Academies were designed to give the senior management of a school free control over how they wish to spend their money, focusing on areas them deem to be important.

The result?  Schools gripped the Olympic Fever effectively turning into academies for sport, lack of resources in other areas of school life… and the distinct impression that, actually, you’re better off sending your kids to a regular school.

You know, just a school… Remember the old days where you went to a school that just taught properly and didn’t blow massive budgets on that all-important third sports hall?  Funny, because I only slightly remember that – I got caught up in it myself.

Happily though, there’s another alternative to make your lives even more complicated: the Free School.

The idea is that these schools are funded for by the taxpayer but they are separate from Local Education Authority (LEA) control.  Sounds rather similar to an Academy, doesn’t it?  Well, the main difference is that existing schools who want to step into the unknown can apply to gain Academy status.  For those people who want to open a new school… they can apply to be a Free School.Yes, indeed, you read that right.  Anyone can file an application to create a Free School.  To be more precise, parents, teachers, businesses, charities and religious groups can all collectively band together to create a Free School – they merely have to file an application with the Department for Education.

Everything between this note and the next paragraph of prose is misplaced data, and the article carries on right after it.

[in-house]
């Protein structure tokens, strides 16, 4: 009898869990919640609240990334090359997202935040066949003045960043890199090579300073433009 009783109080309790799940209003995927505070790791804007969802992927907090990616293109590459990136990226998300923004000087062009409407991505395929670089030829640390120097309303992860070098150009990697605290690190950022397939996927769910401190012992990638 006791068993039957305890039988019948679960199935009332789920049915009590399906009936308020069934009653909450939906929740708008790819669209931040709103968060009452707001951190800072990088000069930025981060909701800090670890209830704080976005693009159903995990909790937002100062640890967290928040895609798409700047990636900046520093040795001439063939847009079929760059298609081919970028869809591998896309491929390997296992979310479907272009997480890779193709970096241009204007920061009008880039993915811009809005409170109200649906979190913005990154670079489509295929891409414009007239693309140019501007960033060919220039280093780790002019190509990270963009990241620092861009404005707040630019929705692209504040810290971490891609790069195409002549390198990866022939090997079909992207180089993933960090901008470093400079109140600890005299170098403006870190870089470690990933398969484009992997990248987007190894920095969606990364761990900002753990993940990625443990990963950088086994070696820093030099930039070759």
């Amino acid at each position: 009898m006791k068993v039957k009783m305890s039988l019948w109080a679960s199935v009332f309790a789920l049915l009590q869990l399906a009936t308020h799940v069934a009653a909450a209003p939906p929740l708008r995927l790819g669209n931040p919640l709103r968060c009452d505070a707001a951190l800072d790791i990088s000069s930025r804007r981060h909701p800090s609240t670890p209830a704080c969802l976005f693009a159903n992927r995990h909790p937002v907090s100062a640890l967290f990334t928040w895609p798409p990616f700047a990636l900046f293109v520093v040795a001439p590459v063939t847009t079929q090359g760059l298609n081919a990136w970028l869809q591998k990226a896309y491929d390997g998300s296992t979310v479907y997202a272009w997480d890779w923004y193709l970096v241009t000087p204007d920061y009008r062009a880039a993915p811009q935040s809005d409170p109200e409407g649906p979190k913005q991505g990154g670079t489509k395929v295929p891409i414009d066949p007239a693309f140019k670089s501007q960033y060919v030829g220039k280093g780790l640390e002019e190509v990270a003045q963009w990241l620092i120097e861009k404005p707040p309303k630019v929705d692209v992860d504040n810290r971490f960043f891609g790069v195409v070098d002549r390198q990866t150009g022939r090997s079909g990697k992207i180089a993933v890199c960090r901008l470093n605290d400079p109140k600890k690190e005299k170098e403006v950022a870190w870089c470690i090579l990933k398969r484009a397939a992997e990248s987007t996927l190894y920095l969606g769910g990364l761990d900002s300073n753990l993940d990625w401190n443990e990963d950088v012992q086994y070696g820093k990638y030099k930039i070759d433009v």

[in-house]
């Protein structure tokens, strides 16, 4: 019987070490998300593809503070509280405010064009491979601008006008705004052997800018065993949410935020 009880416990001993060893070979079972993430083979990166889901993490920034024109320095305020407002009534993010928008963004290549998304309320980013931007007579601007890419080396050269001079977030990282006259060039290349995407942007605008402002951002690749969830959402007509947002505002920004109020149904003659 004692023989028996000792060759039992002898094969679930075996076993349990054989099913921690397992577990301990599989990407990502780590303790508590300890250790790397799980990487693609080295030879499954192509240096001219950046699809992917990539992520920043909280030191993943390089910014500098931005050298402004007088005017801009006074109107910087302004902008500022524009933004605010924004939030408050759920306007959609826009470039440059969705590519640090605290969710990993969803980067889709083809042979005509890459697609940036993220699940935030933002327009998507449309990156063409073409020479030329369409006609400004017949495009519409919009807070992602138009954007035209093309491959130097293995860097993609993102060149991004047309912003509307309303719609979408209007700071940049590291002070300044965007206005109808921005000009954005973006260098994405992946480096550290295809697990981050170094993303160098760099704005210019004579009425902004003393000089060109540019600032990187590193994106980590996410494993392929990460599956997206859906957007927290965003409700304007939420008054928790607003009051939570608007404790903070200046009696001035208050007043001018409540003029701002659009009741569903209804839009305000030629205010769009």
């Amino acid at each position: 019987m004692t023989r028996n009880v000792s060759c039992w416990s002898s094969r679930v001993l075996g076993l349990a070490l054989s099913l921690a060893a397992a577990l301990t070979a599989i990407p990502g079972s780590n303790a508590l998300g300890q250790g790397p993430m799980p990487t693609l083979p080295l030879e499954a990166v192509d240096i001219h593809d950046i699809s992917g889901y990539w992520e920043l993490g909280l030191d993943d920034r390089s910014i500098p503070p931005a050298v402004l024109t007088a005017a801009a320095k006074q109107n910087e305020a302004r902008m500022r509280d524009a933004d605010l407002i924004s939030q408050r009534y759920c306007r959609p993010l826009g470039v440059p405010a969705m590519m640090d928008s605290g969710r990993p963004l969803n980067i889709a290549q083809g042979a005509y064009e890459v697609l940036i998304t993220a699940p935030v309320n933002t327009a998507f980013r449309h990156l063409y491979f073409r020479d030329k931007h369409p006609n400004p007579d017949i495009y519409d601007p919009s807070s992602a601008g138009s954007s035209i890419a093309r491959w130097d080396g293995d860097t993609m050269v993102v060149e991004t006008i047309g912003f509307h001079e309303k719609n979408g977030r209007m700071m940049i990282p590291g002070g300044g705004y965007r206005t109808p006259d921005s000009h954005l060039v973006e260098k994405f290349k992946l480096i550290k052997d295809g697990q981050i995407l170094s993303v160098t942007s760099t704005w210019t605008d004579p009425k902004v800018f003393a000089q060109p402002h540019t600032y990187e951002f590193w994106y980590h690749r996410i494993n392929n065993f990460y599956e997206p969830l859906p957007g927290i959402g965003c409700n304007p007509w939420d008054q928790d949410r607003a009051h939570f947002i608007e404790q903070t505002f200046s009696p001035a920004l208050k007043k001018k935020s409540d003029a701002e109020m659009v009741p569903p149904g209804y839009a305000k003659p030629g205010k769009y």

Of course, some of the more wary among us might be concerned about the religious aspect creeping into schools – Education Secretary Michael Gove has discounted the idea of fundamentalist organisations taking control of Free Schools.Generally, consortia take charge of applications and the eventual running of the schools – often with the involvement of businesses and enterprises.  Enter problem number two… wouldn’t the businesses want to make a profit out of the schools? Well, they can’t be run for-profit, so at least we aren’t completely commercialising education just yet, much to the relief of parents.

Some companies are indeed paid a management fee to help operate the school, but generally the claim is that this money gets reinvested over time.

All in all, it doesn’t sound too bad.  Surely businesses getting involved could bring some interesting skills and ideas into the school?  Also, philanthropy is so underrated from time to time, with foundations being involved from time to time, backed by people who just want to give something back…

All very well, isn’t it… just as long as the standard of education remains high and everyone gets a good deal on their education.  For one consortium, however, it appears as though their operations at at least one of their schools has been called into serious question.

Swedish company Internationella Engelska Skolan (IES) operates some 22 schools in Sweden (under a similar format) and managed to acquire a contract worth £21m to run a Suffolk school at Breckland.  It was quite clever work from the school’s trust, who managed to attract a foreign investor who could theoretically make a profit on their management fee, even though the trust itself can’t make a profit out of the Free School.